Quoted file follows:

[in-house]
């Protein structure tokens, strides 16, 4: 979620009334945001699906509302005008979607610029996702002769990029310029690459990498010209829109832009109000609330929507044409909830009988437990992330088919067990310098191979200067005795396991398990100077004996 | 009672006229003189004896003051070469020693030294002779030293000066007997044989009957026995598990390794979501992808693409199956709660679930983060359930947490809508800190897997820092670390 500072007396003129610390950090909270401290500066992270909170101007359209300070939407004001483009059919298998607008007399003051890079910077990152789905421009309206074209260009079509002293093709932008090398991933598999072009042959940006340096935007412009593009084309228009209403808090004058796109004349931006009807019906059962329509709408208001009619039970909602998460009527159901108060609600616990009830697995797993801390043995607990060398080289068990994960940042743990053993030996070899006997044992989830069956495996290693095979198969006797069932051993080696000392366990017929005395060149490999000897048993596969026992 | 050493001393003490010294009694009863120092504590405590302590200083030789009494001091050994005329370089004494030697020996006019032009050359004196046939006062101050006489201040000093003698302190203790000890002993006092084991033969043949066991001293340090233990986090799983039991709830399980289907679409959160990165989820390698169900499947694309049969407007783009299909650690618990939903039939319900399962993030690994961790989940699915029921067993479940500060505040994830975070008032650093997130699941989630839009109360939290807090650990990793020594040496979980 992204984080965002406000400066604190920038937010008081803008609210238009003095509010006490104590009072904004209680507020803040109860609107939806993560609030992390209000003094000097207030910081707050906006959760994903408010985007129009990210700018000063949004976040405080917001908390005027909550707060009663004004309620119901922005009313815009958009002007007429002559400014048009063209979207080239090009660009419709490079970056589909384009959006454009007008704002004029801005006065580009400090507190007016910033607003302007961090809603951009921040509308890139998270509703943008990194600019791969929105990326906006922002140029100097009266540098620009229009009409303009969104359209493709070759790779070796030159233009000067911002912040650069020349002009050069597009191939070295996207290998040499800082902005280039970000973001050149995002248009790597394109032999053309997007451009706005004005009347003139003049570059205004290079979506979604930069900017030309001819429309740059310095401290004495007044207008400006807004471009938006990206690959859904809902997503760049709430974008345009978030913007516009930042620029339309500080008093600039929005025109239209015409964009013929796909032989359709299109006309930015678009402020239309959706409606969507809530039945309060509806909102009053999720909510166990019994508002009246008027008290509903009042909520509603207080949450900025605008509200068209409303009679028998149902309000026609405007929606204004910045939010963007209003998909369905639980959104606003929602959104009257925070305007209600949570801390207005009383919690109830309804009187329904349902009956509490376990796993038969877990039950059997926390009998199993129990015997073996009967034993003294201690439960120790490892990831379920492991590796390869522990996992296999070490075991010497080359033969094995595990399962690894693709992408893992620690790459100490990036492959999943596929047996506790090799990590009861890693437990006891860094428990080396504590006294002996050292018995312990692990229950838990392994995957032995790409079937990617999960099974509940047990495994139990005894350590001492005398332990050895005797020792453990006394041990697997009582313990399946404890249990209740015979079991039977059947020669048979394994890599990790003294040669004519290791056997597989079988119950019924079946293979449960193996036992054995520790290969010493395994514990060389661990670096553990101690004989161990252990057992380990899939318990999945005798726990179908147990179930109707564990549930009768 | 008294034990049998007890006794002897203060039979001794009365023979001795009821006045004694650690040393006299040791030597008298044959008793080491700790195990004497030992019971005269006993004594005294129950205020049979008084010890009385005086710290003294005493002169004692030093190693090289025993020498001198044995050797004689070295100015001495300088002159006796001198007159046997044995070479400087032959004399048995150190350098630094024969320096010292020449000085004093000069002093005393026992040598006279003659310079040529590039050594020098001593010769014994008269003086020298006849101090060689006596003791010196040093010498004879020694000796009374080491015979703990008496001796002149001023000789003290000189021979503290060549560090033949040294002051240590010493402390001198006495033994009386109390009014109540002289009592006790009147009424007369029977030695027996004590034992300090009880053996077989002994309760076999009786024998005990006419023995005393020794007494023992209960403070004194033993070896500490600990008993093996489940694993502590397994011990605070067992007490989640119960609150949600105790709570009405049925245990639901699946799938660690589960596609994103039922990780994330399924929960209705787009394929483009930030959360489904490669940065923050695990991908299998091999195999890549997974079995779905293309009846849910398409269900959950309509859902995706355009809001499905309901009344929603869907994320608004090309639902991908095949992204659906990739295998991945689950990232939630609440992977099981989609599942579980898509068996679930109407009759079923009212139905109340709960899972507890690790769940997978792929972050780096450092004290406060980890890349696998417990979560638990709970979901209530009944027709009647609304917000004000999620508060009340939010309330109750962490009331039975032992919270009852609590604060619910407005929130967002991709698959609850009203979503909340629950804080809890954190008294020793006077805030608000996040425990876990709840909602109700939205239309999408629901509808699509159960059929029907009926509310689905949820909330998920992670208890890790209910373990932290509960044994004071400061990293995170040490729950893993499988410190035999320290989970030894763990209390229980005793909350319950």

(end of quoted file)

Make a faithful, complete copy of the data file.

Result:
[in-house]
């Protein structure tokens, strides 16, 4: 979620009334945001699906509302005008979607610029996702002769990029310029690459990498010209829109832009109000609330929507044409909830009988437990992330088919067990310098191979200067005795396991398990100077004996 | 009672006229003189004896003051070469020693030294002779030293000066007997044989009957026995598990390794979501992808693409199956709660679930983060359930947490809508800190897997820092670390 500072007396003129610390950090909270401290500066992270909170101007359209300070939407004001483009059919298998607008007399003051890079910077990152789905421009309206074209260009079509002293093709932008090398991933598999072009042959940006340096935007412009593009084309228009209403808090004058796109004349931006009807019906059962329509709408208001009619039970909602998460009527159901108060609600616990009830697995797993801390043995607990060398080289068990994960940042743990053993030996070899006997044992989830069956495996290693095979198969006797069932051993080696000392366990017929005395060149490999000897048993596969026992 | 050493001393003490010294009694009863120092504590405590302590200083030789009494001091050994005329370089004494030697020996006019032009050359004196046939006062101050006489201040000093003698302190203790000890002993006092084991033969043949066991001293340090233990986090799983039991709830399980289907679409959160990165989820390698169900499947694309049969407007783009299909650690618990939903039939319900399962993030690994961790989940699915029921067993479940500060505040994830975070008032650093997130699941989630839009109360939290807090650990990793020594040496979980 992204984080965002406000400066604190920038937010008081803008609210238009003095509010006490104590009072904004209680507020803040109860609107939806993560609030992390209000003094000097207030910081707050906006959760994903408010985007129009990210700018000063949004976040405080917001908390005027909550707060009663004004309620119901922005009313815009958009002007007429002559400014048009063209979207080239090009660009419709490079970056589909384009959006454009007008704002004029801005006065580009400090507190007016910033607003302007961090809603951009921040509308890139998270509703943008990194600019791969929105990326906006922002140029100097009266540098620009229009009409303009969104359209493709070759790779070796030159233009000067911002912040650069020349002009050069597009191939070295996207290998040499800082902005280039970000973001050149995002248009790597394109032999053309997007451009706005004005009347003139003049570059205004290079979506979604930069900017030309001819429309740059310095401290004495007044207008400006807004471009938006990206690959859904809902997503760049709430974008345009978030913007516009930042620029339309500080008093600039929005025109239209015409964009013929796909032989359709299109006309930015678009402020239309959706409606969507809530039945309060509806909102009053999720909510166990019994508002009246008027008290509903009042909520509603207080949450900025605008509200068209409303009679028998149902309000026609405007929606204004910045939010963007209003998909369905639980959104606003929602959104009257925070305007209600949570801390207005009383919690109830309804009187329904349902009956509490376990796993038969877990039950059997926390009998199993129990015997073996009967034993003294201690439960120790490892990831379920492991590796390869522990996992296999070490075991010497080359033969094995595990399962690894693709992408893992620690790459100490990036492959999943596929047996506790090799990590009861890693437990006891860094428990080396504590006294002996050292018995312990692990229950838990392994995957032995790409079937990617999960099974509940047990495994139990005894350590001492005398332990050895005797020792453990006394041990697997009582313990399946404890249990209740015979079991039977059947020669048979394994890599990790003294040669004519290791056997597989079988119950019924079946293979449960193996036992054995520790290969010493395994514990060389661990670096553990101690004989161990252990057992380990899939318990999945005798726990179908147990179930109707564990549930009768 | 008294034990049998007890006794002897203060039979001794009365023979001795009821006045004694650690040393006299040791030597008298044959008793080491700790195990004497030992019971005269006993004594005294129950205020049979008084010890009385005086710290003294005493002169004692030093190693090289025993020498001198044995050797004689070295100015001495300088002159006796001198007159046997044995070479400087032959004399048995150190350098630094024969320096010292020449000085004093000069002093005393026992040598006279003659310079040529590039050594020098001593010769014994008269003086020298006849101090060689006596003791010196040093010498004879020694000796009374080491015979703990008496001796002149001023000789003290000189021979503290060549560090033949040294002051240590010493402390001198006495033994009386109390009014109540002289009592006790009147009424007369029977030695027996004590034992300090009880053996077989002994309760076999009786024998005990006419023995005393020794007494023992209960403070004194033993070896500490600990008993093996489940694993502590397994011990605070067992007490989640119960609150949600105790709570009405049925245990639901699946799938660690589960596609994103039922990780994330399924929960209705787009394929483009930030959360489904490669940065923050695990991908299998091999195999890549997974079995779905293309009846849910398409269900959950309509859902995706355009809001499905309901009344929603869907994320608004090309639902991908095949992204659906990739295998991945689950990232939630609440992977099981989609599942579980898509068996679930109407009759079923009212139905109340709960899972507890690790769940997978792929972050780096450092004290406060980890890349696998417990979560638990709970979901209530009944027709009647609304917000004000999620508060009340939010309330109750962490009331039975032992919270009852609590604060619910407005929130967002991709698959609850009203979503909340629950804080809890954190008294020793006077805030608000996040425990876990709840909602109700939205239309999408629901509808699509159960059929029907009926509310689905949820909330998920992670208890890790209910373990932290509960044994004071400061990293995170040490729950893993499988410190035999320290989970030894763990209390229980005793909350319950």